Over the past several years, the most significant overall U.S. foreign policy action of relevance to China has been the announcement and initial follow-through of the so-called “Pacific Pivot” or “Rebalancing” of U.S. attention and resources to the Asia-Pacific. This policy move (hereafter termed the Pacific Pivot) , albeit in many ways expressing great continuity with past U.S. policy, is being viewed by many observers and officials in the U.S., China, Asia, and elsewhere, as an important response not only to the growing overall significance of the region to American interests, but in particular to the challenges and opportunities presented by an increasingly powerful and influential China. The Pacific Pivot has thus drawn considerable attention and levels of controversy in many quarters, and nowhere more so than in Beijing.
This article takes a close look at the Chinese reactions to Washington’s increased stress on Asia, including Chinese assessments of the perceived implications of this policy shift for the region and China in particular. Three categories of sources are examined :
- Authoritative: Several types of PRC sources are considered authoritative in the sense of explicitly “speaking for the regime.” Of these, commentary on the Pacific Pivot has only occurred during Ministry of Foreign Affairs (MFA) or Ministry of Defense (MND) press conferences, and in the remarks of a few senior MFA officials.
- Quasi-authoritative: Several types of usually homophonous, bylined articles appearing in the People’s Daily are considered quasi-authoritative in the sense that, although indirect and implicit, they are intended to convey the view of an important PRC organization. Of these, commentary on the Pacific Pivot has only occurred in articles using the new byline Zhong Sheng (钟声),which is an apparent homophone for “the voice of the Central,” and appears to be written by the editorial staff of the People’s Daily International Department.
- Non-authoritative: Many types of low-level commentary and signed articles appearing in a wide variety of PRC and Hong Kong media convey notable yet decidedly non-authoritative views. Many of these types of articles include a broad spectrum of diverse reactions on the Pacific Pivot.
The content of statements and commentaries appearing in these sources is compared and contrasted to discern possible differences in the Chinese reaction to the Pacific Pivot. In addition, their timing and content are compared to apparent changes over time in U.S. formulations, emphases, and military or diplomatic actions regarding the policy move, to see whether and how the Chinese response might be prompted and shaped by specific U.S. policy behaviors.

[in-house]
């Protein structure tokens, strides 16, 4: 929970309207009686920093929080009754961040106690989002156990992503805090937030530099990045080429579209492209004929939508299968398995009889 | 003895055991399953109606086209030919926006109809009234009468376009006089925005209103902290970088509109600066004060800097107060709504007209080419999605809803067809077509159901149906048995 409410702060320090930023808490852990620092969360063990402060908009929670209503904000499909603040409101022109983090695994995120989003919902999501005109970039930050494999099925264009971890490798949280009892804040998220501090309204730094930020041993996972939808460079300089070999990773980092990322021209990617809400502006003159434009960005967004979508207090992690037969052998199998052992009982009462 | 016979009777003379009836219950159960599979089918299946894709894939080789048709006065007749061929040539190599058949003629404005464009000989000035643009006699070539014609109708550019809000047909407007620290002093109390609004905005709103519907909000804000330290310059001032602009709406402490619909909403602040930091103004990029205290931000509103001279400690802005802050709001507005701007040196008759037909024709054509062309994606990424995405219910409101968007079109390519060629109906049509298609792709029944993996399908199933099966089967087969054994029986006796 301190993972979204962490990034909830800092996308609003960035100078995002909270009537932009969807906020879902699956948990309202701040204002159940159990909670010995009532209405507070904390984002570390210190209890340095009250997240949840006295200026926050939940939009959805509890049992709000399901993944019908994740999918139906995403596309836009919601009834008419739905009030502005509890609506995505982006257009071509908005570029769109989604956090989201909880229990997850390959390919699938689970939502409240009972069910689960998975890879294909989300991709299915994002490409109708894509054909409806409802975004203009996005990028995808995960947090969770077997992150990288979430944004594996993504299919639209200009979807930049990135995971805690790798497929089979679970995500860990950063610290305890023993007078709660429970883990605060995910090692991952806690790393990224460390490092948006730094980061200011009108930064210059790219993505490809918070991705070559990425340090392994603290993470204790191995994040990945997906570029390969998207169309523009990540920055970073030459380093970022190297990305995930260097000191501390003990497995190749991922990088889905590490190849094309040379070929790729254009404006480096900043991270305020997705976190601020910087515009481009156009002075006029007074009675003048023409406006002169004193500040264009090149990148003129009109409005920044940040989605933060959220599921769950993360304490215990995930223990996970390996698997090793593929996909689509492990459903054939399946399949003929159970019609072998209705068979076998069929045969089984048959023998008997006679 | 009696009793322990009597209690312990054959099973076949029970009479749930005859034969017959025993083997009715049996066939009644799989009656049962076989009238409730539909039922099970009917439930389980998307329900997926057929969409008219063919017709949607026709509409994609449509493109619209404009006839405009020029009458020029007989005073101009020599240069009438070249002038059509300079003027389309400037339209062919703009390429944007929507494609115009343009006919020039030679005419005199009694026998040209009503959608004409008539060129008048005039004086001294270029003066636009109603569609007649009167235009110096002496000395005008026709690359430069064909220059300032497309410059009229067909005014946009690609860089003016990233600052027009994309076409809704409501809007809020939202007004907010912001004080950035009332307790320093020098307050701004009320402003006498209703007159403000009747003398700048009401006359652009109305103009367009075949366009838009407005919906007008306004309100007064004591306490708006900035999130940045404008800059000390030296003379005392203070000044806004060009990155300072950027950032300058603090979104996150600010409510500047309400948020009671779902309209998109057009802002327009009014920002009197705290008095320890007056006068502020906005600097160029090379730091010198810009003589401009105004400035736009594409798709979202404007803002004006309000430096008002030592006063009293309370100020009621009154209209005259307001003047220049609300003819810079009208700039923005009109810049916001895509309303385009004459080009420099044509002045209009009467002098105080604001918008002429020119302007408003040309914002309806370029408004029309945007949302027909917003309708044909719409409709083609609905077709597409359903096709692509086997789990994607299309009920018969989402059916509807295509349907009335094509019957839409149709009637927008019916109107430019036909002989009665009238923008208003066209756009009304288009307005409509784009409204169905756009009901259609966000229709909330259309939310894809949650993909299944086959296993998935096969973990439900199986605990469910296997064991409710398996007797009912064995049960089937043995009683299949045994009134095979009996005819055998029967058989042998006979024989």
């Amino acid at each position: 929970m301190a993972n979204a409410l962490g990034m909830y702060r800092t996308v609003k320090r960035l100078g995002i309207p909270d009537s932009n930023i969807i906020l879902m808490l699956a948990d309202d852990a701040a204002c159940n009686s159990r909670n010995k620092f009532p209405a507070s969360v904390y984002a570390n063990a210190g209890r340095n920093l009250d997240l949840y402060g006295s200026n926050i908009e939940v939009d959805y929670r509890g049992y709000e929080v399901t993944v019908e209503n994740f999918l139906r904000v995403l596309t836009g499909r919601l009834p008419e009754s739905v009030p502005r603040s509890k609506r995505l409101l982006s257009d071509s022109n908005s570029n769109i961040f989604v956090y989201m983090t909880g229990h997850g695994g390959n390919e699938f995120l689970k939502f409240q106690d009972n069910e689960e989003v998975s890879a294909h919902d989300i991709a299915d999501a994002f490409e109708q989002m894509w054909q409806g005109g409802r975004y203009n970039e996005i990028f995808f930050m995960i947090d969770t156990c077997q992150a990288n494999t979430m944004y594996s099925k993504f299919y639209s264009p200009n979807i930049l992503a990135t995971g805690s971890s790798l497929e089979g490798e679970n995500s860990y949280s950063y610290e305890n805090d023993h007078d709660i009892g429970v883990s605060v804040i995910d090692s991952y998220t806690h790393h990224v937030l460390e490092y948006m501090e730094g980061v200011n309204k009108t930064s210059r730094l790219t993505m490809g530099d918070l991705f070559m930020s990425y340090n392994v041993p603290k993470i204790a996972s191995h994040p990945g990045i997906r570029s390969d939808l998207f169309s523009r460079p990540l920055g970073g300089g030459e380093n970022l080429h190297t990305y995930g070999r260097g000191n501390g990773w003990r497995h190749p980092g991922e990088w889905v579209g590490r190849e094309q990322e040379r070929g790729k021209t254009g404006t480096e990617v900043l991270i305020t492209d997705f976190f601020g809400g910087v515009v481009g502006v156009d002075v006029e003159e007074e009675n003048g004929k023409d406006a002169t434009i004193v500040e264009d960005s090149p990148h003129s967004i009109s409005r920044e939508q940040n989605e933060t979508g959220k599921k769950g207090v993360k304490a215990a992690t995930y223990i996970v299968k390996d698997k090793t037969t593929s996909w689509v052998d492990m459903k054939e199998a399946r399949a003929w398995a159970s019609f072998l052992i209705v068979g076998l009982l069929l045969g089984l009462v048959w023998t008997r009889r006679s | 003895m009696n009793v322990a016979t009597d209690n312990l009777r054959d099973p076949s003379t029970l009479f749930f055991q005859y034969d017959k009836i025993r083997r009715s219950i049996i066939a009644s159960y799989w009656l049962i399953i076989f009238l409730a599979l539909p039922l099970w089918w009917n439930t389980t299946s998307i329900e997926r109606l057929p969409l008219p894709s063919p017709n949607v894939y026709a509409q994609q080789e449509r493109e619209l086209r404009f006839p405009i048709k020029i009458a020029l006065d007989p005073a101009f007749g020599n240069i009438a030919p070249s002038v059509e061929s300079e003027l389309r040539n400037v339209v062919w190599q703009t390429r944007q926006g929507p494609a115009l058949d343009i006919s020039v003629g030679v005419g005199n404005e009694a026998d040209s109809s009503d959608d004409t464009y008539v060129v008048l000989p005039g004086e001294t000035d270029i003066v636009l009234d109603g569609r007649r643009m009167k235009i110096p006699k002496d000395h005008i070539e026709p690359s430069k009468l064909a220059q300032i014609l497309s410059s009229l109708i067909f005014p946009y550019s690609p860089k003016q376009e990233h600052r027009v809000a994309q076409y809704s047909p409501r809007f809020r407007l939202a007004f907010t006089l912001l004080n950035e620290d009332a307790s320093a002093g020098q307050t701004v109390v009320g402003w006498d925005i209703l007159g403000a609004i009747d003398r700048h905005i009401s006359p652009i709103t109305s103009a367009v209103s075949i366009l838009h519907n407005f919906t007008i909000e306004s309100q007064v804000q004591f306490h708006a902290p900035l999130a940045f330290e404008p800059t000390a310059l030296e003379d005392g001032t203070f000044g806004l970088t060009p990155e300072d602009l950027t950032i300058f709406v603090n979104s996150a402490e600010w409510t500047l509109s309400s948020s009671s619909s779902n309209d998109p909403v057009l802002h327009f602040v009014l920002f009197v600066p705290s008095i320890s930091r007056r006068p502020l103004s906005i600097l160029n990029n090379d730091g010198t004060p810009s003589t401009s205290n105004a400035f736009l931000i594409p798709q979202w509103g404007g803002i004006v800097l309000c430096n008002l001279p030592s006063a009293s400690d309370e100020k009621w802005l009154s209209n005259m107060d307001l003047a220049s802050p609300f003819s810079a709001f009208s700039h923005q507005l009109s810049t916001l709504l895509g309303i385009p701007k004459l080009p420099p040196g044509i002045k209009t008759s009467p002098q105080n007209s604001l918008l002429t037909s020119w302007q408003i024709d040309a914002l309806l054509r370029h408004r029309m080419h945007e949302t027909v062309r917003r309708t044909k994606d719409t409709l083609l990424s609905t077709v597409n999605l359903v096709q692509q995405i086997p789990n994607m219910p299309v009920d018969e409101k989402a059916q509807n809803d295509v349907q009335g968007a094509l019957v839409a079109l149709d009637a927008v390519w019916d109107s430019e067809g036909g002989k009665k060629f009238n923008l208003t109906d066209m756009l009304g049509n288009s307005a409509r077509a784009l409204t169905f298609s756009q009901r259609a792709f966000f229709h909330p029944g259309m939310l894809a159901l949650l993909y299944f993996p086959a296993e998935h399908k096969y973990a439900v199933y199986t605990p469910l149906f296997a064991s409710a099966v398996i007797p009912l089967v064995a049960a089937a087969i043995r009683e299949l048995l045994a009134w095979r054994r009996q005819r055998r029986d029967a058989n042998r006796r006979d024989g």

The essay begins with a brief summary of the history and evolution of the Pacific Pivot (centering on key leadership speeches and writings as well as statements by U.S. government sources, such as State Department and Defense Department officials and spokespersons), followed by a quantitative and qualitative assessment of the Chinese response, divided into both authoritative and quasi-authoritative versus non-authoritative sources. The quantitative analysis examines the frequency and timing of the appearance of statements regarding the pivot in selected key media.
The qualitative analysis examines the content and timing of Chinese statements and commentaries with regard to five issue areas where references to the Pacific Pivot are most evident:
- Broad regional strategy and U.S.-China relations
- U.S. defense doctrine and policies (especially the Air-Sea Battle Concept, or ASBC)
- The U.S. military presence in Asia (including basing, deployments, and exercises)
- U.S. policy toward the South China Sea territorial disputes
- The Trans-Pacific Partnership (TPP) initiative
However, not all of the authoritative, quasi-authoritative, and non-authoritative sources examined cover every one of these six issue areas.
This article was originally published in the China Leadership Monitor. The full text is available here.